Time to read: 2 min
The week’s top hardware news.
January 27th, 2016.
Like FitBit for Food
This product is for those cooks who can take advice in their own kitchen. It’s the “world’s first smart cooking pan,” the $200 SmartyPans. What can it do? It measures weight, temperature and ingredients, integrates with nutrition and fitness apps and guides you through the cooking process.
+ an IoT end-to-end platform that looks promising
Concrete with a Copper Twist
Our design treat of the week is a bluetooth speaker by Hult Design. Pavilion features a high density concrete base, a copper spiral bass port and an oak top with touch control. This mix of materials not only looks awesomely industrial-cool, but prevents sound distortions and boosts the bass frequencies.
Olmose knows we can’t get ourselves to throw away that cracked iPhone, and it’s giving us a good reason to keep it. They’ve created a smart security system that relays on our out-of-use smartphone to make recordings and send notifications to our in-use one.
+ a home battery to go with it
Would you trust your baby with a self-propelled stroller? With the Smartbe, they’ve taken every comfort and security feature of a high-end baby stroller, and made it electrical. Looks like a rocket on wheels for infants, selling for $3199 on Indiegogo.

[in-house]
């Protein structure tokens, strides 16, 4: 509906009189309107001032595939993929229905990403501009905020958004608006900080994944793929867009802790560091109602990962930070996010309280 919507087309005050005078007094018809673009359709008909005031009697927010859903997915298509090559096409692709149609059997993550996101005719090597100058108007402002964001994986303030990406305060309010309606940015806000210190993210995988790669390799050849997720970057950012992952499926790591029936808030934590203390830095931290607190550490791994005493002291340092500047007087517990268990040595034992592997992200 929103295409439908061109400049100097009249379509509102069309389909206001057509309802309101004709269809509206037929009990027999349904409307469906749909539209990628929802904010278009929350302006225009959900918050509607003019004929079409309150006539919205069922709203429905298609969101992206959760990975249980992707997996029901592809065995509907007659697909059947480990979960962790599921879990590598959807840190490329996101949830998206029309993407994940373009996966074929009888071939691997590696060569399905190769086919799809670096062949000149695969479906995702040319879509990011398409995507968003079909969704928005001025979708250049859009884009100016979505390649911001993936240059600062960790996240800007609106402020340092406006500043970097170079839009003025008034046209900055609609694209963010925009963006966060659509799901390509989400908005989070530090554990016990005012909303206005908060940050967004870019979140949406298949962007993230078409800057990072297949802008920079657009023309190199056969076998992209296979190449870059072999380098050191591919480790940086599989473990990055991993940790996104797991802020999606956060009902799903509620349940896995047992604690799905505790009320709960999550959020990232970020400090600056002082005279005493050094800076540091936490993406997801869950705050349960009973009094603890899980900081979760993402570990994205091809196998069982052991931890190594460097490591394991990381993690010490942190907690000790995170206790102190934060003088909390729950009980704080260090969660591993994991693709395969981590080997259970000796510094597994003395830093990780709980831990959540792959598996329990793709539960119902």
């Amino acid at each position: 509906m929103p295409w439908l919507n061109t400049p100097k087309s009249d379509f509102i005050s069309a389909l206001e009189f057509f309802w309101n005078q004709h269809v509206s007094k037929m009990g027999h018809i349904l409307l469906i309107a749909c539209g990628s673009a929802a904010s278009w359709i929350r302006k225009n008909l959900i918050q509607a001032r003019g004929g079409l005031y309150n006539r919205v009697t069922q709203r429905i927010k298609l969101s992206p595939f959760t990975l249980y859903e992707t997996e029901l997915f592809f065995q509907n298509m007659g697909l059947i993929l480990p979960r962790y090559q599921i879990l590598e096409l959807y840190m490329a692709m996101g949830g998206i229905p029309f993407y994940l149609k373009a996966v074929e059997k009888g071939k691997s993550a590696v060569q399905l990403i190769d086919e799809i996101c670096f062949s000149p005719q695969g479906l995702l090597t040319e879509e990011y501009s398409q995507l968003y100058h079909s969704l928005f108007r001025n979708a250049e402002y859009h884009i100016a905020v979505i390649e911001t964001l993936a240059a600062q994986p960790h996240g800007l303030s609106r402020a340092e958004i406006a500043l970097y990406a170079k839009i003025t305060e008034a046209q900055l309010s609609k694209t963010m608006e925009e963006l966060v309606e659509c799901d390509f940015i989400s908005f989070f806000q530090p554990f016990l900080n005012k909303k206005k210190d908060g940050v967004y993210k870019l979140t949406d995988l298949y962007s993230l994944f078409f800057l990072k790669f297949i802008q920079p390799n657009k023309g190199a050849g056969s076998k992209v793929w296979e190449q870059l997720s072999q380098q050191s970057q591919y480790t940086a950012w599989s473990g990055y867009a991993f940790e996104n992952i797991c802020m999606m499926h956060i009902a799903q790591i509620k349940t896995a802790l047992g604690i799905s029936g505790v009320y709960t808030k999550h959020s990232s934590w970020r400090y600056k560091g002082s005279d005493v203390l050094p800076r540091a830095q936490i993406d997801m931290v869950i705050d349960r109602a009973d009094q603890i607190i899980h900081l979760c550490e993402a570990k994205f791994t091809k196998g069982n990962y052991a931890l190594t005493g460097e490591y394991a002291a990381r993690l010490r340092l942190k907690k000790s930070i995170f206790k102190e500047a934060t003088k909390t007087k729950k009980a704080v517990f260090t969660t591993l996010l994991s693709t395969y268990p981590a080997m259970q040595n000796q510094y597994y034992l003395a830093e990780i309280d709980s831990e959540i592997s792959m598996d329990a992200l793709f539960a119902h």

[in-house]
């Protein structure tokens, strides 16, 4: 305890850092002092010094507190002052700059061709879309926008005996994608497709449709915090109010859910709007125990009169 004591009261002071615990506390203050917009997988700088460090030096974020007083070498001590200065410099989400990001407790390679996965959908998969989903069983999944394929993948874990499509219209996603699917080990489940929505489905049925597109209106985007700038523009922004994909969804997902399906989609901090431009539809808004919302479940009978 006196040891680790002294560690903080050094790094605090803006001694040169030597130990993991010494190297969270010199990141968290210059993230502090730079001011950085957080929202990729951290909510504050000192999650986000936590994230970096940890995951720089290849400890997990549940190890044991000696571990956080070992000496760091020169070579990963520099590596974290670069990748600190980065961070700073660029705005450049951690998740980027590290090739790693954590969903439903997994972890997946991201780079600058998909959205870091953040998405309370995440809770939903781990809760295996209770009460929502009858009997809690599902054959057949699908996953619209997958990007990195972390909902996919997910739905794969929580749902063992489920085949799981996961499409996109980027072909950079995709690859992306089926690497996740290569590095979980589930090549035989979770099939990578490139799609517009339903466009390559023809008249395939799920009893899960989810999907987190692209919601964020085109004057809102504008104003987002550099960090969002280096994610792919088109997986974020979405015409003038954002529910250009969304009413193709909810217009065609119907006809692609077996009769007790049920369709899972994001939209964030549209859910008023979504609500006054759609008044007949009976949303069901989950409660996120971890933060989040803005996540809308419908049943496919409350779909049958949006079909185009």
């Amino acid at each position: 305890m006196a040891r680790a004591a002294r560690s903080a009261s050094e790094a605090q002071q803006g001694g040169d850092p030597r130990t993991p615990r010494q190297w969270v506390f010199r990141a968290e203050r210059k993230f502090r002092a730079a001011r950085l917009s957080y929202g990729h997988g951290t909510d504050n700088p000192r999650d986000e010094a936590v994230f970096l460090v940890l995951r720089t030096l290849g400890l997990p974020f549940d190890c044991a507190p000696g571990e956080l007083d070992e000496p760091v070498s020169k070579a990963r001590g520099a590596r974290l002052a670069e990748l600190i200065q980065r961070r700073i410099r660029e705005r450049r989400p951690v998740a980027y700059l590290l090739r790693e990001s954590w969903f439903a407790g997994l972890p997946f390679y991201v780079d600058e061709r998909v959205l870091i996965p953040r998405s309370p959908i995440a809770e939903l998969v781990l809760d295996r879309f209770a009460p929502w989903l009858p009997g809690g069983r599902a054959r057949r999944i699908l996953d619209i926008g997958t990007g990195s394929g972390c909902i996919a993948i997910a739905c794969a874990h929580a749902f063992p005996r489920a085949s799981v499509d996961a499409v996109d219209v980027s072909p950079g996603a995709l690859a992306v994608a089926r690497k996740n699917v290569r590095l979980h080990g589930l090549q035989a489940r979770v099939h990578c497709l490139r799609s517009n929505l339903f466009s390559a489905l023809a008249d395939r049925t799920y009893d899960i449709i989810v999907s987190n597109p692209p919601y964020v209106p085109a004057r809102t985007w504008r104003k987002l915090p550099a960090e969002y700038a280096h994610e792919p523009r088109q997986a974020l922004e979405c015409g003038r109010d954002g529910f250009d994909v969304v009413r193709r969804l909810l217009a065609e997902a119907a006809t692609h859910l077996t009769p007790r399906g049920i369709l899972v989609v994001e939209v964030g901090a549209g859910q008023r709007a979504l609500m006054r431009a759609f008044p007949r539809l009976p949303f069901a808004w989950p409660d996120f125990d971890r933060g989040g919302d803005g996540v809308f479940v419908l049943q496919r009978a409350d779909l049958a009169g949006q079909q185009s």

GoPro Teams Up with Periscope
Things were looking bad for GoPro last week, but now they’re hoping to attract the livestreaming crowd by joining forces with Periscope. GoPro cameras are popular picks both for extreme sports and drone footage, so we might enjoy a more exciting Twitter feed thanks to this hookup.
Blue Origin Lands a Rocket. Again
Space is getting really busy with rockets flying to and fro both from Space X and Blue Origin. The latter established a new record last week, managing to successfully launch and land the same rocket that was used in November. “You can’t get [to space] by throwing the hardware away,” said Bezos (most probably in Elon Musk’s direction).
The Sequel: 3D Printed Guns
The controversy around 3D printed weapons fired up again, due to a tabloid rumor that bad boy Cody Wilson from Defense Distributed was ready to release the plans for a 3D printable AR-15 semi-automatic rifle. While the debate is stirring, TechCrunch argues that Wilson’s files are not of an actual gun anyway. Awkwarrd.
+ new perspectives on 3D printing for the masses
VR Film Made from Within
Oculus amazes again, this time with a program that enables animators to move around illustrations as they’re being drawn.